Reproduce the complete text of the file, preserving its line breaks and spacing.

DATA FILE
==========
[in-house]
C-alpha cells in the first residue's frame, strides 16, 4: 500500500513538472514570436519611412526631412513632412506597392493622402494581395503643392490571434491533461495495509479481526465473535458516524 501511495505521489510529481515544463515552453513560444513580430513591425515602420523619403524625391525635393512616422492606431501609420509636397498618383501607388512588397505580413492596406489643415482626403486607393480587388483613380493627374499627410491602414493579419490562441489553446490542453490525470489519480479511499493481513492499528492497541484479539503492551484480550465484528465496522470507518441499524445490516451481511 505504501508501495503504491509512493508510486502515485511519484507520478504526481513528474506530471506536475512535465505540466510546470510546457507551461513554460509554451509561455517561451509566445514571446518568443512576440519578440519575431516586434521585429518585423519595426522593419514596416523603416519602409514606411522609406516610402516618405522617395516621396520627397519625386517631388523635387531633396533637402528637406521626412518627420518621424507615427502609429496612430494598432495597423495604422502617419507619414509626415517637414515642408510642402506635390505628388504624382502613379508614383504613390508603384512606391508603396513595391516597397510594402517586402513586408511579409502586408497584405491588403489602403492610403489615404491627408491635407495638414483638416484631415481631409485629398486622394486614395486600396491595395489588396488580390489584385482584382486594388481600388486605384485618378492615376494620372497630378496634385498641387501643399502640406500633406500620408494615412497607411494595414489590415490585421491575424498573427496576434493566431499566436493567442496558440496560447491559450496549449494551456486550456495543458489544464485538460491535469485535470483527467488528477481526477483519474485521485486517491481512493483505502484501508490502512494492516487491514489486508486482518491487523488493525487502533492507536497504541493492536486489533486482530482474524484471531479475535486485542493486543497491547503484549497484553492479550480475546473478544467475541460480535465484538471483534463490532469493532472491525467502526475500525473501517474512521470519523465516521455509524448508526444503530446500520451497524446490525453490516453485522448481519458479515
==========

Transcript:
[in-house]
C-alpha cells in the first residue's frame, strides 16, 4: 500500500513538472514570436519611412526631412513632412506597392493622402494581395503643392490571434491533461495495509479481526465473535458516524 501511495505521489510529481515544463515552453513560444513580430513591425515602420523619403524625391525635393512616422492606431501609420509636397498618383501607388512588397505580413492596406489643415482626403486607393480587388483613380493627374499627410491602414493579419490562441489553446490542453490525470489519480479511499493481513492499528492497541484479539503492551484480550465484528465496522470507518441499524445490516451481511 505504501508501495503504491509512493508510486502515485511519484507520478504526481513528474506530471506536475512535465505540466510546470510546457507551461513554460509554451509561455517561451509566445514571446518568443512576440519578440519575431516586434521585429518585423519595426522593419514596416523603416519602409514606411522609406516610402516618405522617395516621396520627397519625386517631388523635387531633396533637402528637406521626412518627420518621424507615427502609429496612430494598432495597423495604422502617419507619414509626415517637414515642408510642402506635390505628388504624382502613379508614383504613390508603384512606391508603396513595391516597397510594402517586402513586408511579409502586408497584405491588403489602403492610403489615404491627408491635407495638414483638416484631415481631409485629398486622394486614395486600396491595395489588396488580390489584385482584382486594388481600388486605384485618378492615376494620372497630378496634385498641387501643399502640406500633406500620408494615412497607411494595414489590415490585421491575424498573427496576434493566431499566436493567442496558440496560447491559450496549449494551456486550456495543458489544464485538460491535469485535470483527467488528477481526477483519474485521485486517491481512493483505502484501508490502512494492516487491514489486508486482518491487523488493525487502533492507536497504541493492536486489533486482530482474524484471531479475535486485542493486543497491547503484549497484553492479550480475546473478544467475541460480535465484538471483534463490532469493532472491525467502526475500525473501517474512521470519523465516521455509524448508526444503530446500520451497524446490525453490516453485522448481519458479515